Another week and more quality articles for you to peruse! In this edition: a defensive encounter where the good guy did a lot of bad things; how to make your training more realistic; smart TV warning; what apartment burglars do; testing you and your gear over a weekend; dealing with disruptive airline passengers; a Sikh yoga instructor uses a revolver and wins; and why we harp about safety in force-on-force training.
Not something to emulate
Lots of people shared this story on social media, with most expressing a “good job!” attitude. I don’t see it that way; when I read this story, I see a guy who did everything wrong and was exceptionally lucky to come out of the encounter unscathed. Some points to consider: 1) Don’t leave loaded guns around where others can find them. Secure them; secure your immediate defensive arm in a quick-access safe of some sort so that you can get to it quickly, but no one else can. 2) Have an early warning system; a barking dog would likely have been all it took to wake the homeowner and given him time to respond more thoughtfully. 3) If you don’t absolutely need to, don’t go running through your house looking for the bad guy. Barricade yourself and call the authorities; let them do the dangerous job. 4) The first tool you grab shouldn’t be the gun, it should be a flashlight. 5) When you’re suddenly awakened it takes time for your foggy mind to clear and for your confusion to dissipate. That’s really not a time you want to have a loaded gun in your hand. I could go on, but suffice it to say there were several ways this incident could easily have turned into a negative outcome, all because of the homeowner’s poorly considered actions. Don’t be like him.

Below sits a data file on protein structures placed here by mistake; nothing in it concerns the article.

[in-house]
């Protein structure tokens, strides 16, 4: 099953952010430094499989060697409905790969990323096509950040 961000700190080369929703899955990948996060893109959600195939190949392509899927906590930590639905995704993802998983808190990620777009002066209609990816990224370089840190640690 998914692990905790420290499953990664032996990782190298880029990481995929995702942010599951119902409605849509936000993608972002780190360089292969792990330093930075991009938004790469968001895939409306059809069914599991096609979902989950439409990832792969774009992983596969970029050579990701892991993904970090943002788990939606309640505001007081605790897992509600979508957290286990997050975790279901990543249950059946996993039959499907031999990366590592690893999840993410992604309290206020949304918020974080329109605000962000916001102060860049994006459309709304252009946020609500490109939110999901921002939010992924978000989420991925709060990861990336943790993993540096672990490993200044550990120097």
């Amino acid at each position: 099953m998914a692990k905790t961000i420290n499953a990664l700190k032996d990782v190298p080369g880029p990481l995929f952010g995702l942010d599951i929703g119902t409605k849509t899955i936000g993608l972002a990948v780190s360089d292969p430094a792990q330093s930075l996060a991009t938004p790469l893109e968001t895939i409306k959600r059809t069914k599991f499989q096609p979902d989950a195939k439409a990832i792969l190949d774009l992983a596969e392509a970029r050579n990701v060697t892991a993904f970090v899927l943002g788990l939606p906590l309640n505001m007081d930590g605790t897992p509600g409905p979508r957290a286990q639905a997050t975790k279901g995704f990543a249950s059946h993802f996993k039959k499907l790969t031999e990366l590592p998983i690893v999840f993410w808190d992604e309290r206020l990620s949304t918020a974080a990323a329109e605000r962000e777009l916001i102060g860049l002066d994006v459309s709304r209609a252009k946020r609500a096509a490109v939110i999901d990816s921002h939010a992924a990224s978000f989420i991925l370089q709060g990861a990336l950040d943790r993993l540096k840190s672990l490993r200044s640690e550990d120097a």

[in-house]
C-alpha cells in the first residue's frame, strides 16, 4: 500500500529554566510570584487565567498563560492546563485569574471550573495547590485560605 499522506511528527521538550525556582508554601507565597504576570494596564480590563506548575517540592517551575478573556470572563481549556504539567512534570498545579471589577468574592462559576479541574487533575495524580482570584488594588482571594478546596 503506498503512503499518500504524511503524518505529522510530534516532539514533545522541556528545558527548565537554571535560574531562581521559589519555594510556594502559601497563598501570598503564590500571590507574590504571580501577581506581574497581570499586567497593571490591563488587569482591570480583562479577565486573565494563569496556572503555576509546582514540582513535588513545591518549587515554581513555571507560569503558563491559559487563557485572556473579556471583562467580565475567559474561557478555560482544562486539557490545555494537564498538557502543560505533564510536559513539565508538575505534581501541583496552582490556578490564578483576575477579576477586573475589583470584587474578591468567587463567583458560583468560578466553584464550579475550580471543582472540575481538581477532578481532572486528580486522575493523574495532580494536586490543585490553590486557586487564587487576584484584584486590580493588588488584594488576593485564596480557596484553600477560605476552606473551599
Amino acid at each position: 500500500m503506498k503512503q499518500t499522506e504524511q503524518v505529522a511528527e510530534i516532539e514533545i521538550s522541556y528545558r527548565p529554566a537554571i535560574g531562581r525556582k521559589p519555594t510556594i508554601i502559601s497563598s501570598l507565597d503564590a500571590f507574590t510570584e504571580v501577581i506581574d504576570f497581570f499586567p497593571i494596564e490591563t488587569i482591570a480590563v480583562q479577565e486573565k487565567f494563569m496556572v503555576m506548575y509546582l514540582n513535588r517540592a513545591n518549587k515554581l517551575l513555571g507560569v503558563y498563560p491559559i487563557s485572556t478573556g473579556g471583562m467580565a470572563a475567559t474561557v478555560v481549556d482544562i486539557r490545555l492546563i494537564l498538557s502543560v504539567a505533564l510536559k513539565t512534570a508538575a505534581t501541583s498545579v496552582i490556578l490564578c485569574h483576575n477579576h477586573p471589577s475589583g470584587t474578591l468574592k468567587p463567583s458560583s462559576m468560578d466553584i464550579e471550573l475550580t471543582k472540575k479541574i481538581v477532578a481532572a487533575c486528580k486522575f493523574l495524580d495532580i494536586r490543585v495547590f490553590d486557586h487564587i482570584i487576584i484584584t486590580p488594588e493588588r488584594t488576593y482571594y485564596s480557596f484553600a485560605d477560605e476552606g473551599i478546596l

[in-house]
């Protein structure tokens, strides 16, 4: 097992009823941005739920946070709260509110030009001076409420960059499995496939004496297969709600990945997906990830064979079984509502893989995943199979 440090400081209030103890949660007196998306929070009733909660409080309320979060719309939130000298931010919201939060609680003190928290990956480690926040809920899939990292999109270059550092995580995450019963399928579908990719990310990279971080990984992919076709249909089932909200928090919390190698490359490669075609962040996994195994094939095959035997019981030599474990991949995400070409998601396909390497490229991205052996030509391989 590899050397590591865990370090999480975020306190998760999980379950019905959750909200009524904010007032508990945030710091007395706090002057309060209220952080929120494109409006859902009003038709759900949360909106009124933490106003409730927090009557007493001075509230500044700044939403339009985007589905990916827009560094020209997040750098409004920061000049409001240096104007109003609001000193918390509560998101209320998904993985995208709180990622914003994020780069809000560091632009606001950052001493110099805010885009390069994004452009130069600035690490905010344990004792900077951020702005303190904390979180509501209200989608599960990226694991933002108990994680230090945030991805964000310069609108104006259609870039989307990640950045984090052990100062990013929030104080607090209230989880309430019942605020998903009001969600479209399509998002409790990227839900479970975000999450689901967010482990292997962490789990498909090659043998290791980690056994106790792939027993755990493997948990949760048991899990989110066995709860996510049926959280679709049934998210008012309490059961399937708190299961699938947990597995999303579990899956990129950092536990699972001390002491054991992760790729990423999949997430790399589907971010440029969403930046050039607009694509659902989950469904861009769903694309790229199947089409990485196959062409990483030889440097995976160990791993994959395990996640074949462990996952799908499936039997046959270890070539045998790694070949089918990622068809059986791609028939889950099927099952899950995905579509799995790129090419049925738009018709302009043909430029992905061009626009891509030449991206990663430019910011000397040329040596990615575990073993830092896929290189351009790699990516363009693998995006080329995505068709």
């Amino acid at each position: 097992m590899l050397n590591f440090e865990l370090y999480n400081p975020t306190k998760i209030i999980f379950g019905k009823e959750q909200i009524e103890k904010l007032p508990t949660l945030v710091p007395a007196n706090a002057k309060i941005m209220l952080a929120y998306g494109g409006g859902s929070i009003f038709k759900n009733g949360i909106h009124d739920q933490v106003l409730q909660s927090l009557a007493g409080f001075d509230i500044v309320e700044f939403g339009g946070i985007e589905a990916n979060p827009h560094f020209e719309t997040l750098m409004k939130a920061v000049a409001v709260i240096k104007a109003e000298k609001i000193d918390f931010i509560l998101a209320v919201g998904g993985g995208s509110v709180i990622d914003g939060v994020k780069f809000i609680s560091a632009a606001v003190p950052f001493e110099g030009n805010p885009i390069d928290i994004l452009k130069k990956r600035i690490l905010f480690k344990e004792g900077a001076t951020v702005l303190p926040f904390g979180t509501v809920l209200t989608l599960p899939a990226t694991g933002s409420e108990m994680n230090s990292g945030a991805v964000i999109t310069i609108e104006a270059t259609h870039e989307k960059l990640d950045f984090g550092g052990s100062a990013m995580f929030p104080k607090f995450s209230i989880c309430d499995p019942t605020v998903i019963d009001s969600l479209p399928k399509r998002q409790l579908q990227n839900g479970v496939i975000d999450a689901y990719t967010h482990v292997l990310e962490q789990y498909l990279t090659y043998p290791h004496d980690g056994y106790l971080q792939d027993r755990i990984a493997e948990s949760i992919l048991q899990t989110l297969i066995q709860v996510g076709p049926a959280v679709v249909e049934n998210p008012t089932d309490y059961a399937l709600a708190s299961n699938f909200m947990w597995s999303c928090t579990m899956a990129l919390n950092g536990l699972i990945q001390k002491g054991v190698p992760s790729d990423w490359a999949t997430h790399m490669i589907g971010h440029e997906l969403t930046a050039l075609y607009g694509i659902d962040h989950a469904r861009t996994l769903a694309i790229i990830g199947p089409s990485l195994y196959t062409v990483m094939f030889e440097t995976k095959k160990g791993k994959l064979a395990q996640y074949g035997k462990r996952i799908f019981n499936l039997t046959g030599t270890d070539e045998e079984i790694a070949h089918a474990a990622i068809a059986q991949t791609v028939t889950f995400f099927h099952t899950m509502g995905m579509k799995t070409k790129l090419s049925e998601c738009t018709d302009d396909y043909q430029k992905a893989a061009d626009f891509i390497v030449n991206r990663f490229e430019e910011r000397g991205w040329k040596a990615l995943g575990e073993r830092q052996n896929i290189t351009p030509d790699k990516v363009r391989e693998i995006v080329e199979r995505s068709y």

Thinking about thinking
This is a surprisingly good article on the need to force information processing into your defensive training. His exercises at the end could be better (particularly the second one), and I’ll disagree with a few minor details here and there, but most of what he’s written is largely on-point. We need to constantly evaluate what’s happening during a defensive incident and make decisions based on that evaluation. That means binary shoot/no-shoot decisions and exercises aren’t very useful. Start with an honest assessment about the conditions under which you’d actually use lethal force, and then practice realistically based on your preloaded decisions.
Maybe that smart TV isn’t such a smart purchase
New technologies bring with them new vulnerabilities. At least Samsung is honest enough to admit the problem.
Think you know about apartment burglaries?
A short article that covers some commonly held beliefs about apartment break-ins. Many of them are true for single family homes, too, especially the one about the burglar being a stranger. In a previous life I had the opportunity to interact with thieves, and they very often either knew the victim or knew someone who did. While you’re worried about the stranger in the night, your teenager is bringing casual “friends” into your home who are telling their shady buddies about what you have. Be very careful who you let in your door.